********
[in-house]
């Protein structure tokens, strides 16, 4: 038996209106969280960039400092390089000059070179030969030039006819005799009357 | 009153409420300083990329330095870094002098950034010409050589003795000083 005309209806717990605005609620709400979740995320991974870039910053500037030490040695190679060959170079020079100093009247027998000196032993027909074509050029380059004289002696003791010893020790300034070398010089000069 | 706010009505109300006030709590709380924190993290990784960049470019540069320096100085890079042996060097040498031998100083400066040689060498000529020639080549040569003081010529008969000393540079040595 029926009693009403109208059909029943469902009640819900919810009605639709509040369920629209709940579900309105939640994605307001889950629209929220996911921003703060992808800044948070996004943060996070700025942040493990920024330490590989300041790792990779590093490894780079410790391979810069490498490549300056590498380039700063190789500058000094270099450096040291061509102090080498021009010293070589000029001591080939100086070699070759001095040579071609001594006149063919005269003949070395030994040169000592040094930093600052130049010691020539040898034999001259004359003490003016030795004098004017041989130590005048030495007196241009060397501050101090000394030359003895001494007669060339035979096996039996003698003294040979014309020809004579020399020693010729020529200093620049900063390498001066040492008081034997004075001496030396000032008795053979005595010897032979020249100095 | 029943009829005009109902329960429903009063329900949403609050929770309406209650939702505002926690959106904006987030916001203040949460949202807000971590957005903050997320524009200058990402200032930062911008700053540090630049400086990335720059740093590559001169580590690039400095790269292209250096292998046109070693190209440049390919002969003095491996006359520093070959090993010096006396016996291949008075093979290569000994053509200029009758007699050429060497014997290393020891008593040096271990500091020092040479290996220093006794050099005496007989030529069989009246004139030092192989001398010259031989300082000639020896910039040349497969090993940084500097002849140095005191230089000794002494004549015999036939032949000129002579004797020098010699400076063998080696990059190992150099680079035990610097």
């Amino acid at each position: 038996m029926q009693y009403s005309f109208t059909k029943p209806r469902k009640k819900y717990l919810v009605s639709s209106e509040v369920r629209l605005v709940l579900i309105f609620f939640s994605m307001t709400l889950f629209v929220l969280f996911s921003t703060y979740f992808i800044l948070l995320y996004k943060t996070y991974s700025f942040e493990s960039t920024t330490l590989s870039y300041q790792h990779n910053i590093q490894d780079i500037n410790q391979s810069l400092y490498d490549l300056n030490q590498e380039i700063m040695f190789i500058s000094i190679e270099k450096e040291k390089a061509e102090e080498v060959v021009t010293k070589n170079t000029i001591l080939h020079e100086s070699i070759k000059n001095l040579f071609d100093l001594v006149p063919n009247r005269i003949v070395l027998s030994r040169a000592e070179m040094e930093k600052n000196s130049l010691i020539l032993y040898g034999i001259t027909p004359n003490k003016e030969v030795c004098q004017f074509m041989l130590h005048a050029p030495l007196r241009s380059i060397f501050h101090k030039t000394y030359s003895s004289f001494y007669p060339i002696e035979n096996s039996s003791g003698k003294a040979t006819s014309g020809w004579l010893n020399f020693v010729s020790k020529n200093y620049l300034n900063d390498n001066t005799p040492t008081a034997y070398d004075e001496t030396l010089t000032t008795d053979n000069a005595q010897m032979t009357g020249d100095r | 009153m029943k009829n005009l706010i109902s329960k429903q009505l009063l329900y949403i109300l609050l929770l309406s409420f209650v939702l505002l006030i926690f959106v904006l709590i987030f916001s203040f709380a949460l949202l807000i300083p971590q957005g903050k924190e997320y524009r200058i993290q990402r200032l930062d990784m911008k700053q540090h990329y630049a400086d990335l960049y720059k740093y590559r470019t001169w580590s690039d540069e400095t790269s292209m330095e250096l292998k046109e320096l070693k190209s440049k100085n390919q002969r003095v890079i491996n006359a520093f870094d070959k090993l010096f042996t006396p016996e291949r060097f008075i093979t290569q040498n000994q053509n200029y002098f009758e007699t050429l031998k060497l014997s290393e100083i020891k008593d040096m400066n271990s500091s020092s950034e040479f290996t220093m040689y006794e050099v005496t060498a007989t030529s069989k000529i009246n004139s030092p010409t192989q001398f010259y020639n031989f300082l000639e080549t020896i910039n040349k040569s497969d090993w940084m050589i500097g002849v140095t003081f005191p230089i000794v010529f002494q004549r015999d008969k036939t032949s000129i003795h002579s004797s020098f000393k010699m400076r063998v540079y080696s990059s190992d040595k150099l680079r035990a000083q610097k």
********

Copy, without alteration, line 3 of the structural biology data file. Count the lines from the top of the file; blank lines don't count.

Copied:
């Amino acid at each position: 038996m029926q009693y009403s005309f109208t059909k029943p209806r469902k009640k819900y717990l919810v009605s639709s209106e509040v369920r629209l605005v709940l579900i309105f609620f939640s994605m307001t709400l889950f629209v929220l969280f996911s921003t703060y979740f992808i800044l948070l995320y996004k943060t996070y991974s700025f942040e493990s960039t920024t330490l590989s870039y300041q790792h990779n910053i590093q490894d780079i500037n410790q391979s810069l400092y490498d490549l300056n030490q590498e380039i700063m040695f190789i500058s000094i190679e270099k450096e040291k390089a061509e102090e080498v060959v021009t010293k070589n170079t000029i001591l080939h020079e100086s070699i070759k000059n001095l040579f071609d100093l001594v006149p063919n009247r005269i003949v070395l027998s030994r040169a000592e070179m040094e930093k600052n000196s130049l010691i020539l032993y040898g034999i001259t027909p004359n003490k003016e030969v030795c004098q004017f074509m041989l130590h005048a050029p030495l007196r241009s380059i060397f501050h101090k030039t000394y030359s003895s004289f001494y007669p060339i002696e035979n096996s039996s003791g003698k003294a040979t006819s014309g020809w004579l010893n020399f020693v010729s020790k020529n200093y620049l300034n900063d390498n001066t005799p040492t008081a034997y070398d004075e001496t030396l010089t000032t008795d053979n000069a005595q010897m032979t009357g020249d100095r | 009153m029943k009829n005009l706010i109902s329960k429903q009505l009063l329900y949403i109300l609050l929770l309406s409420f209650v939702l505002l006030i926690f959106v904006l709590i987030f916001s203040f709380a949460l949202l807000i300083p971590q957005g903050k924190e997320y524009r200058i993290q990402r200032l930062d990784m911008k700053q540090h990329y630049a400086d990335l960049y720059k740093y590559r470019t001169w580590s690039d540069e400095t790269s292209m330095e250096l292998k046109e320096l070693k190209s440049k100085n390919q002969r003095v890079i491996n006359a520093f870094d070959k090993l010096f042996t006396p016996e291949r060097f008075i093979t290569q040498n000994q053509n200029y002098f009758e007699t050429l031998k060497l014997s290393e100083i020891k008593d040096m400066n271990s500091s020092s950034e040479f290996t220093m040689y006794e050099v005496t060498a007989t030529s069989k000529i009246n004139s030092p010409t192989q001398f010259y020639n031989f300082l000639e080549t020896i910039n040349k040569s497969d090993w940084m050589i500097g002849v140095t003081f005191p230089i000794v010529f002494q004549r015999d008969k036939t032949s000129i003795h002579s004797s020098f000393k010699m400076r063998v540079y080696s990059s190992d040595k150099l680079r035990a000083q610097k």